His­tory has shown, time and again, that Ukrainian politi­cians, like Ukrainian so­ci­ety, tend to unite only when un­der threat from a strong en­emy. This is what en­abled them to con­sol­i­date in 2014, to get be­hind a sin­gle can­di­date and al­low him to come to power with­out a run-off. But in the run-up to the 2019 elec­tions, the po­lit­i­cal en­vi­ron­ment in Ukraine is ex­tremely frag­mented, in a kind of “war of every­one against every­one” that verges on a melee at times. The ex­treme cri­sis of 2014-2015 is al­ready be­hind and now politi­cians are look­ing to find their spot un­der the sun. The re­sult will de­pend on how ca­pa­ble its par­tic­i­pants will be to reach a com­pro­mise and what kinds of al­liances they can forge among them­selves.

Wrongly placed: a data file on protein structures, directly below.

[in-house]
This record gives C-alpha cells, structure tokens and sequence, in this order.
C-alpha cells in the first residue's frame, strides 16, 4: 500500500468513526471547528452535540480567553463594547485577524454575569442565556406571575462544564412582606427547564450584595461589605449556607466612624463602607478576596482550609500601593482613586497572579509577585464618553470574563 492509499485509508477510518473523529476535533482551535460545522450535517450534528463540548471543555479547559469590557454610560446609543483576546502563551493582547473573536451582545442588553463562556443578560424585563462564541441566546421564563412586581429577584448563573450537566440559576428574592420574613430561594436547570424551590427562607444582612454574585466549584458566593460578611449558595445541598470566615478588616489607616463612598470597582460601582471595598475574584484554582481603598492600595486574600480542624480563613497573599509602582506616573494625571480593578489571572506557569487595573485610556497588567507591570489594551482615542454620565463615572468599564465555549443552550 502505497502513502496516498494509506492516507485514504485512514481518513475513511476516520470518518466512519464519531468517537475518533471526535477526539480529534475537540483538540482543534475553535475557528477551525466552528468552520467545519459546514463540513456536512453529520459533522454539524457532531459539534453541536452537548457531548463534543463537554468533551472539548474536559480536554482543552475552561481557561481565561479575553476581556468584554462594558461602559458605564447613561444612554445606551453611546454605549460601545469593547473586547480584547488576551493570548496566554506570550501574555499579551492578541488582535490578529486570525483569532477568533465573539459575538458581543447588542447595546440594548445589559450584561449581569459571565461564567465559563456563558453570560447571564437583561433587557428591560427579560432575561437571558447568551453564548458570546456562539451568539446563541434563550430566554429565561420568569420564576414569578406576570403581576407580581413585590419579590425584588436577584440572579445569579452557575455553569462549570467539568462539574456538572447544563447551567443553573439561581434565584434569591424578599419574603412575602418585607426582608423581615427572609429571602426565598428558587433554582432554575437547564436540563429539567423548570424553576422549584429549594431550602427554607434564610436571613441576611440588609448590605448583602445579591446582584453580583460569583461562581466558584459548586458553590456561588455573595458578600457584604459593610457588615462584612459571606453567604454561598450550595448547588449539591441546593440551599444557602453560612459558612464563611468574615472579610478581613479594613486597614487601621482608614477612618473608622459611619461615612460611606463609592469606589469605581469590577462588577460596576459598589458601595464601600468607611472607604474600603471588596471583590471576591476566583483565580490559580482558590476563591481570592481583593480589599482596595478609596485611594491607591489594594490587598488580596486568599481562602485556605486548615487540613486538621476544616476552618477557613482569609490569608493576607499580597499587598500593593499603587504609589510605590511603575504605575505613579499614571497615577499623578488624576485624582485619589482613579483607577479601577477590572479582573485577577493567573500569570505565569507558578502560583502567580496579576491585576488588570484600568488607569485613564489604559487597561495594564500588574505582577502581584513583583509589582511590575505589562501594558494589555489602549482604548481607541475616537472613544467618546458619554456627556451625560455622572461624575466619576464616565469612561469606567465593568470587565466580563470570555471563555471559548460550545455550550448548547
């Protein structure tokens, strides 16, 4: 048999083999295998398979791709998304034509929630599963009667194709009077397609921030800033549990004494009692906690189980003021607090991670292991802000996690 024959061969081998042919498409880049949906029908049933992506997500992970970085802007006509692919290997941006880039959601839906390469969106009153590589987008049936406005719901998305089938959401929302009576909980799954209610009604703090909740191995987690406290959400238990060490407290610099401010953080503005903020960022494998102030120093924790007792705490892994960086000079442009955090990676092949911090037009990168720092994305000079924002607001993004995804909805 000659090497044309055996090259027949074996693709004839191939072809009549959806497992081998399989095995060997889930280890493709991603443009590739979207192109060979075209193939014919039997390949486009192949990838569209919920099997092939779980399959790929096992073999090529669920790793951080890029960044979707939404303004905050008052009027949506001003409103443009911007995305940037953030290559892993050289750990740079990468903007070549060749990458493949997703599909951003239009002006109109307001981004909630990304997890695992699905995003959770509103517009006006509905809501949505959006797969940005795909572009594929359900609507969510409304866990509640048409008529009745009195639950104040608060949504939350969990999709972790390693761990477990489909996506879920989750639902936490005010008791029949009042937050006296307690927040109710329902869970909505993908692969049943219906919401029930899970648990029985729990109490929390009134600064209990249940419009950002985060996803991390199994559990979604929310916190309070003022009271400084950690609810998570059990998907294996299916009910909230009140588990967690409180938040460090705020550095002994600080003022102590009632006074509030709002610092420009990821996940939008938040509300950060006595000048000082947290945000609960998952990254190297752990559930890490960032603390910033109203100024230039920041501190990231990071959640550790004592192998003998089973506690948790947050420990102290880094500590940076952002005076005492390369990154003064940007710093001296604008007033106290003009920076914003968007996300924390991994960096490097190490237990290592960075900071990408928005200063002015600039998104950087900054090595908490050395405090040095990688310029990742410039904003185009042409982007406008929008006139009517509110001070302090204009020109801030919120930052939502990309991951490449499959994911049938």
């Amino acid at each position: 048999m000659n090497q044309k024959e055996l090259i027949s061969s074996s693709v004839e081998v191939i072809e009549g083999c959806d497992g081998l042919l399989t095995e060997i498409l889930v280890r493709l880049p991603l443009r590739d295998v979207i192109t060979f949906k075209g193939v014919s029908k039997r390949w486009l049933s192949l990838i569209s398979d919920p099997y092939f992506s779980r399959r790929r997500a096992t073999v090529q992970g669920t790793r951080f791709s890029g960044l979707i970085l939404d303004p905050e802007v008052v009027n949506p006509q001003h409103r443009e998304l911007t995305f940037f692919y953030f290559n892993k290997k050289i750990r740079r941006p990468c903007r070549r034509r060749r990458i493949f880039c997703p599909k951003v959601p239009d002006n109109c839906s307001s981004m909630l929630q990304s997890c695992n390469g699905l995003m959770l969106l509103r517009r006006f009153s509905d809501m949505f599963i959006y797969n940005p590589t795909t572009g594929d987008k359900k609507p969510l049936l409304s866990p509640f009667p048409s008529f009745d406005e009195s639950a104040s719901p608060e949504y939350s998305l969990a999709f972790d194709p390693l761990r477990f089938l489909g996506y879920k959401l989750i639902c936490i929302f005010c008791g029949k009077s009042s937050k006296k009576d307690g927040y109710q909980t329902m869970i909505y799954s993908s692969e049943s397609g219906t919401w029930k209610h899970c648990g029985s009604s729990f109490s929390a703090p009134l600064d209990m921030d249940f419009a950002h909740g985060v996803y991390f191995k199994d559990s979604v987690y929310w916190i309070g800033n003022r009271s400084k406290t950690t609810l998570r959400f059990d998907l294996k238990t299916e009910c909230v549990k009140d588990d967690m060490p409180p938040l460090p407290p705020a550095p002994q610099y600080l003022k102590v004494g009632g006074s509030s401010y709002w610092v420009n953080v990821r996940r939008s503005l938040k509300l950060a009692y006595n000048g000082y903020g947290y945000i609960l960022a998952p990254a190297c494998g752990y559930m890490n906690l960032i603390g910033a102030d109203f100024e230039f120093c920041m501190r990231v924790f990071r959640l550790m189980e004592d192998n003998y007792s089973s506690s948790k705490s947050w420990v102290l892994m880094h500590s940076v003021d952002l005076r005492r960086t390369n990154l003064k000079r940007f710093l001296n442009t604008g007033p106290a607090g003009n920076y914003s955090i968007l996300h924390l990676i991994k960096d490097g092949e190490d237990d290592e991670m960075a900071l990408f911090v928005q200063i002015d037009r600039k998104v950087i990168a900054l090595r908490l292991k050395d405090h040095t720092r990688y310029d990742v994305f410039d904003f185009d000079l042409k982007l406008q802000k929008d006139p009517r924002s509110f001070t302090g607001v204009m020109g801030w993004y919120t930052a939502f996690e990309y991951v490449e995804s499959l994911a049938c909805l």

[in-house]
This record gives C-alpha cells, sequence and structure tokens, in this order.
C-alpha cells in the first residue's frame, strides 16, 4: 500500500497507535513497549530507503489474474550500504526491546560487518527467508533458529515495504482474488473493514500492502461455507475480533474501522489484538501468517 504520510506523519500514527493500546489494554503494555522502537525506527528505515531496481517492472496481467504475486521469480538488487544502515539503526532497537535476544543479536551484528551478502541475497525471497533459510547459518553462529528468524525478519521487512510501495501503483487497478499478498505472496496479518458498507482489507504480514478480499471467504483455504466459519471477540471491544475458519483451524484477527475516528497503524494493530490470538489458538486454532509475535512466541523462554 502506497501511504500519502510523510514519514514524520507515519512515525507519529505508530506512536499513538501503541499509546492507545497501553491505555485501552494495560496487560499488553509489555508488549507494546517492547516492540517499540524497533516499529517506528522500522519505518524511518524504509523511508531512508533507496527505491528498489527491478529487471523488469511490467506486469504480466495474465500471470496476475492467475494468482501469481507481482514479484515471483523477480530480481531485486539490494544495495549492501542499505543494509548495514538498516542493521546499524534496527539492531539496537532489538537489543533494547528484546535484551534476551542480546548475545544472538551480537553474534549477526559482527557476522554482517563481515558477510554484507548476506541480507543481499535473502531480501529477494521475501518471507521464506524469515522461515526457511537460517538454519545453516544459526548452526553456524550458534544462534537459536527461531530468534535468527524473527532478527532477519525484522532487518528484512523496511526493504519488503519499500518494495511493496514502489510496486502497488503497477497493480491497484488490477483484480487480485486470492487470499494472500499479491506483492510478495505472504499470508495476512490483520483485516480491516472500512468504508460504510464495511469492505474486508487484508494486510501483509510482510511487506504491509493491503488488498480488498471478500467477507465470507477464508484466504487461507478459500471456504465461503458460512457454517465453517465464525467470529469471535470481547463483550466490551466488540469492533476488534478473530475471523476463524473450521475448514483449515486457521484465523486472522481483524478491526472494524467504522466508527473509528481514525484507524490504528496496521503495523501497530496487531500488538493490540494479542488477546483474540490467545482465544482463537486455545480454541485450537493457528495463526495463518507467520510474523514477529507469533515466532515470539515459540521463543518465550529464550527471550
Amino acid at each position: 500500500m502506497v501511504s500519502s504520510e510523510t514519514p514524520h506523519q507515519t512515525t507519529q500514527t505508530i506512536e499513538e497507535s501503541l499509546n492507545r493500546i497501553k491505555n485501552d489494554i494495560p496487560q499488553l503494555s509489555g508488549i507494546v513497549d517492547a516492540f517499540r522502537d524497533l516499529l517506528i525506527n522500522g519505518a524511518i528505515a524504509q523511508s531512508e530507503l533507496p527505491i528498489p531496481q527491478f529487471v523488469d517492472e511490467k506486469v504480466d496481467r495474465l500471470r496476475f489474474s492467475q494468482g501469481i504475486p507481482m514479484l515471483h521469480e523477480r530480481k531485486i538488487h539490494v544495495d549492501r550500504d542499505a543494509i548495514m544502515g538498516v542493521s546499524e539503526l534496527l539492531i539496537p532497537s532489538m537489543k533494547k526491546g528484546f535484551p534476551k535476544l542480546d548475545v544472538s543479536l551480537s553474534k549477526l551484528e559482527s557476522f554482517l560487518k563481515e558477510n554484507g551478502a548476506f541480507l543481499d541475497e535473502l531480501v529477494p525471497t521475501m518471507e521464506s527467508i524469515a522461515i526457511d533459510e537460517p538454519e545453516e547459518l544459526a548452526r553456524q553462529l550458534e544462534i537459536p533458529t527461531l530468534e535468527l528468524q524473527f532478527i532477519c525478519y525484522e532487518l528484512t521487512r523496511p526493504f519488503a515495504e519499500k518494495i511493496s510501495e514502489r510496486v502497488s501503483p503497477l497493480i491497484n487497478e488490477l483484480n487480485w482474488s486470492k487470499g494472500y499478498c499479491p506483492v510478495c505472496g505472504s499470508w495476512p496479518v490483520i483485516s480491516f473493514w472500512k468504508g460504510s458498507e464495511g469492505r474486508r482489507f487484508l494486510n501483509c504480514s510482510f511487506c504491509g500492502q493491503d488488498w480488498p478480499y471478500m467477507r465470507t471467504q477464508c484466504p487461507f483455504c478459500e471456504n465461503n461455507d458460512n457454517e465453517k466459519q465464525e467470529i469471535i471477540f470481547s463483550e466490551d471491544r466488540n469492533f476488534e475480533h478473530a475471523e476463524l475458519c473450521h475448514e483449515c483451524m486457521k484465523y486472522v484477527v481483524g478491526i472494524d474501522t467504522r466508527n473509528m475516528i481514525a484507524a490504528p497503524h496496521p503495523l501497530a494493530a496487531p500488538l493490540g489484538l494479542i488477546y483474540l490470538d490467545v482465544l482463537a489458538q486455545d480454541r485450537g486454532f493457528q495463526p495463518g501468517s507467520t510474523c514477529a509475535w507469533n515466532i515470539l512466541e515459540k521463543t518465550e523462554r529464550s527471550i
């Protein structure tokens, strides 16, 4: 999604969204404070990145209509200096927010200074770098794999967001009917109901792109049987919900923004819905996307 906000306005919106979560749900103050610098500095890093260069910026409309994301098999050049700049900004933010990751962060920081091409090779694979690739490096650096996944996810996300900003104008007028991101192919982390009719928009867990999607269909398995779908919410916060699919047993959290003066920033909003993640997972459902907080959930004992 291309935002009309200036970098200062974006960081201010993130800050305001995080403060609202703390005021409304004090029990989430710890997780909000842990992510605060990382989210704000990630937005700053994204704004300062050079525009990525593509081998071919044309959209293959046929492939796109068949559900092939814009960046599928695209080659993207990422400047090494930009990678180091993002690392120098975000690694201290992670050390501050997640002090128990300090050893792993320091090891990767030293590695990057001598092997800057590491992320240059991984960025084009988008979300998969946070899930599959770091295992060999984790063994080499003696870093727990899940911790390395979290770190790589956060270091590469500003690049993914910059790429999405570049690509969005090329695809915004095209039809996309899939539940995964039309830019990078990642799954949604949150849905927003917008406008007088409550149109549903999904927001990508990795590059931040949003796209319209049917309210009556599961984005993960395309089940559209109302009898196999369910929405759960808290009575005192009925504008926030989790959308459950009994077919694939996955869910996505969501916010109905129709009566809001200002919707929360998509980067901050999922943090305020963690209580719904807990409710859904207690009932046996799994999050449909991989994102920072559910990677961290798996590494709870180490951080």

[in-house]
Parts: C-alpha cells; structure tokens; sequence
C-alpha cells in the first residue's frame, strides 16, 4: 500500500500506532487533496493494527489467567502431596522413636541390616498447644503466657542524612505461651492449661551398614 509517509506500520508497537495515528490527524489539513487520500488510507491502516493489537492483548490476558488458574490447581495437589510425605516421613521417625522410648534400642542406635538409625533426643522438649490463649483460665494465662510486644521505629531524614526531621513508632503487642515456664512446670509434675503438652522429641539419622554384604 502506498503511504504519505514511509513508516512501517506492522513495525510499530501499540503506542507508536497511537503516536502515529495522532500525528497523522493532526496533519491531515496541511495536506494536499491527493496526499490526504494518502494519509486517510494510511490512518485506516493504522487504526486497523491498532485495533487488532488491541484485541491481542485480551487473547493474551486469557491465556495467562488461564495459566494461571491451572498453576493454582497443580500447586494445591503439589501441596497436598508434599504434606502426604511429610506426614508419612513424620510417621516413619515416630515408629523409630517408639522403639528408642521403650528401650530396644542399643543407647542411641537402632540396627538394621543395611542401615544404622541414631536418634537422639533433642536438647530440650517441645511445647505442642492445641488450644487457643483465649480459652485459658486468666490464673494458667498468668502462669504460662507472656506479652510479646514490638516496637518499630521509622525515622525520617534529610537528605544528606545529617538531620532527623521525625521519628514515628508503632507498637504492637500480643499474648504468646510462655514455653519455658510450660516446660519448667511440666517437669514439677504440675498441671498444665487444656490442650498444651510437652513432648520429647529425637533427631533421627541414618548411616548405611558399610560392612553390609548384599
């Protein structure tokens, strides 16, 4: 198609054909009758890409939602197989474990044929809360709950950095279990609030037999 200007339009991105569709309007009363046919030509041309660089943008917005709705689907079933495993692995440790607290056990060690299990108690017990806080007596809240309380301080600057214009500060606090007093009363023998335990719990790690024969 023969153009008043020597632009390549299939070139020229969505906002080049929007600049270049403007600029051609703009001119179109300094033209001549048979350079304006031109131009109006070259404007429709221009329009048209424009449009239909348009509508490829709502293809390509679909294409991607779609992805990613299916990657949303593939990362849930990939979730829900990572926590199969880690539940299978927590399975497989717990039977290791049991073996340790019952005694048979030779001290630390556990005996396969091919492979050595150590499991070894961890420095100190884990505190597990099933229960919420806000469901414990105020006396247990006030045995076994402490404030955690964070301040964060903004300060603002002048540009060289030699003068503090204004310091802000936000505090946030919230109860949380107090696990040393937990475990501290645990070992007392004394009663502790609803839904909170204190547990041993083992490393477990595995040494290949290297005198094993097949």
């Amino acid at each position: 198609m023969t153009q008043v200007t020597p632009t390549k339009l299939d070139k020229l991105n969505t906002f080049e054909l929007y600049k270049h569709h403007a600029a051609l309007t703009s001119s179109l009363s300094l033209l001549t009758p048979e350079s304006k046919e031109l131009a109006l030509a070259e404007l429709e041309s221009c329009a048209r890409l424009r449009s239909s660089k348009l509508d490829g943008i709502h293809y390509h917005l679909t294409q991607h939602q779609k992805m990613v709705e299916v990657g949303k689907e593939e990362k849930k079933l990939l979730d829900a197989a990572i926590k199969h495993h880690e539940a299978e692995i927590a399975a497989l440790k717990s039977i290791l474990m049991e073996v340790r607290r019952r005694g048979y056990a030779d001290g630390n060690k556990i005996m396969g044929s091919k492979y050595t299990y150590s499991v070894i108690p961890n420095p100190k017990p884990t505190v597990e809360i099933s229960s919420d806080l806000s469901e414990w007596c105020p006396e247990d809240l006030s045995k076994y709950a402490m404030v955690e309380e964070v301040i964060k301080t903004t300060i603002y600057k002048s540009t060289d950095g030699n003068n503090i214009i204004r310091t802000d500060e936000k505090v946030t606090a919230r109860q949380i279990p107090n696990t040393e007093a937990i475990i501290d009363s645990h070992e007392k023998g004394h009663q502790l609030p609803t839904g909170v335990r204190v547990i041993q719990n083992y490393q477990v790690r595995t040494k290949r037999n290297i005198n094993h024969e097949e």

The all-in­clu­sive op­po­si­tion. Ukraine's cur­rent op­po­si­tion spans from the gen­er­ally pro-Euro­pean par­ties that sup­port re­forms to the pro-Rus­sian ones, like Za Zhyt­tia led by Vadym Rabi­novych and Yevhen Mu­rayev, that crit­i­cize any trans­for­ma­tions